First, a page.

This was my favorite FTR common in the previous format and I don’t see myself changing my tune anytime soon. Heelcutter does things you’d expect from an uncommon and is a card you find yourself counting as a live draw for lethal. My favorite common got even better, if you find yourself in Kolaghan colors this is the card you want to see most next to Pyrotechnics, excluding rares, in many cases. This card absolutely punishes decks that want to exploit and go for value. Dashing out Heelcutter early can provide enough pressure to force opponents to play sub-optimally to stay out of burn range.
There has been a lot said about Palace Familiar and all of those things can be said about Jeskai Sage. The real power here is that while Palace Familiar gives you an exploit value card and something to stop all the X/1s in the format, Jeskai Sage can trade up into X/2s while providing the same level of value. You’ll often find yourself hoping to find 2-3 Jeskai Sages from your FTR pack.
This card was a decent side board option in the previous format, but with the addition of DTK this card is now (mostly due to the weakness of green) a true main deck option. Return to the Earth also provides green with a card to look for in their FTR pack where green is noticeably lacking playables. It’s not the most exciting card but has certainly risen in value.
A Limited staple for years Rats is finding itself positioned better in this format where it can be exploited for value and cards like Tail Slash give deathtouch creatures added levels of flexibility. DTK isn’t a set that features many “go wide” strategies whereas Khans featured cards like Ponyback Brigade, Hordling Outburst, and Take Up Arms.
No surprises here, Outcast is still fantastic although white is markedly weaker in DTK than it was in Khans. To this point, it is fairly common to take Sandblast over Outcast in this format where white is depending on both Green and Blue, most commonly, to provide removal.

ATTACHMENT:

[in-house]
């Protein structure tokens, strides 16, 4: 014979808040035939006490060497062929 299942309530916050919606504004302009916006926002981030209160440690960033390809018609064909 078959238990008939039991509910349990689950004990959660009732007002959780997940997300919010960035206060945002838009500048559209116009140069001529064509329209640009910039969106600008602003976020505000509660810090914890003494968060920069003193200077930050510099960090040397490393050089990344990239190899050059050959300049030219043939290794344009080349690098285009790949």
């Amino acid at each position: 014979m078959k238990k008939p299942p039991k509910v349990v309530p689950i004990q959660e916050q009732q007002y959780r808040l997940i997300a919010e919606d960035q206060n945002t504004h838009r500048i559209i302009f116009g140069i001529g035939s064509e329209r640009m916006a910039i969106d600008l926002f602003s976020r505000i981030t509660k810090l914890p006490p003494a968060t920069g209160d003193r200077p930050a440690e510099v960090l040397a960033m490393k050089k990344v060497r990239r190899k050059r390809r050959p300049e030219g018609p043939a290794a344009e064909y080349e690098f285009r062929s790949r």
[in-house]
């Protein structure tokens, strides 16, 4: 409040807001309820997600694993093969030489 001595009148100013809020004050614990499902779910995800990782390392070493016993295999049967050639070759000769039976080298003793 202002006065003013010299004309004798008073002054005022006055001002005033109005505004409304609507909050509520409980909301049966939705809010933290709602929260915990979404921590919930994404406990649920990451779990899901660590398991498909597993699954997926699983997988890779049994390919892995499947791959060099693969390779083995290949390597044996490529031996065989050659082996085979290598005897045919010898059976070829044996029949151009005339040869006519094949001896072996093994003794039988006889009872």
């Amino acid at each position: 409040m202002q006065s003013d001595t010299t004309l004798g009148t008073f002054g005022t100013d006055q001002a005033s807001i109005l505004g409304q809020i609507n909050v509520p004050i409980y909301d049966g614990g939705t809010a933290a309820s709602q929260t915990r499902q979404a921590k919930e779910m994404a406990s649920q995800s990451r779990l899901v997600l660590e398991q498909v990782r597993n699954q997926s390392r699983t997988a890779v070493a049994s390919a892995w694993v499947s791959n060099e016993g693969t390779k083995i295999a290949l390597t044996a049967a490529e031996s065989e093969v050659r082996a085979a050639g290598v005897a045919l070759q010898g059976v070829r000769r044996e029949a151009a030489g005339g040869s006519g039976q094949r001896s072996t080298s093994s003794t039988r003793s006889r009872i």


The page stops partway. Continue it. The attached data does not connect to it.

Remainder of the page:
Notably improved Uncommons. This is a short list of a couple uncommons that benefitted greatly from synergies in DTK.
This is a card that was very strong in the previous format but has a couple cute synergies in the new set. The primary one being with Swift Warkite, Warkite may already be the strongest of the uncommon dragon cycle in DTK. But bringing back Humble Defector, drawing two cards for free, and netting a 4/4 flyer + a 2/1 with upside is a huge game. If you end up with a Warkite or two keep an eye out for this card.
This one is a given. It had the exploit mechanic before it was actually introduced, given that this format doesn’t feature “go wide” strategies but does feature tons of on death value creatures Executioner can do some disgusting things.
Fearsome Awakening is a card that generally wheels and in certain decks has the potential to be insane. Coupled with a couple Gurmag Drowner you can toss away morph dragons and bring them out buffed the following turn. It makes cards like Icefall Regent borderline unbeatable and makes the uncommon cycle of morph dragons much more playable. I wouldn’t take it very early but it will normally be available in the back half of FTR packs where there is a noticeable lack of playables for most archetypes.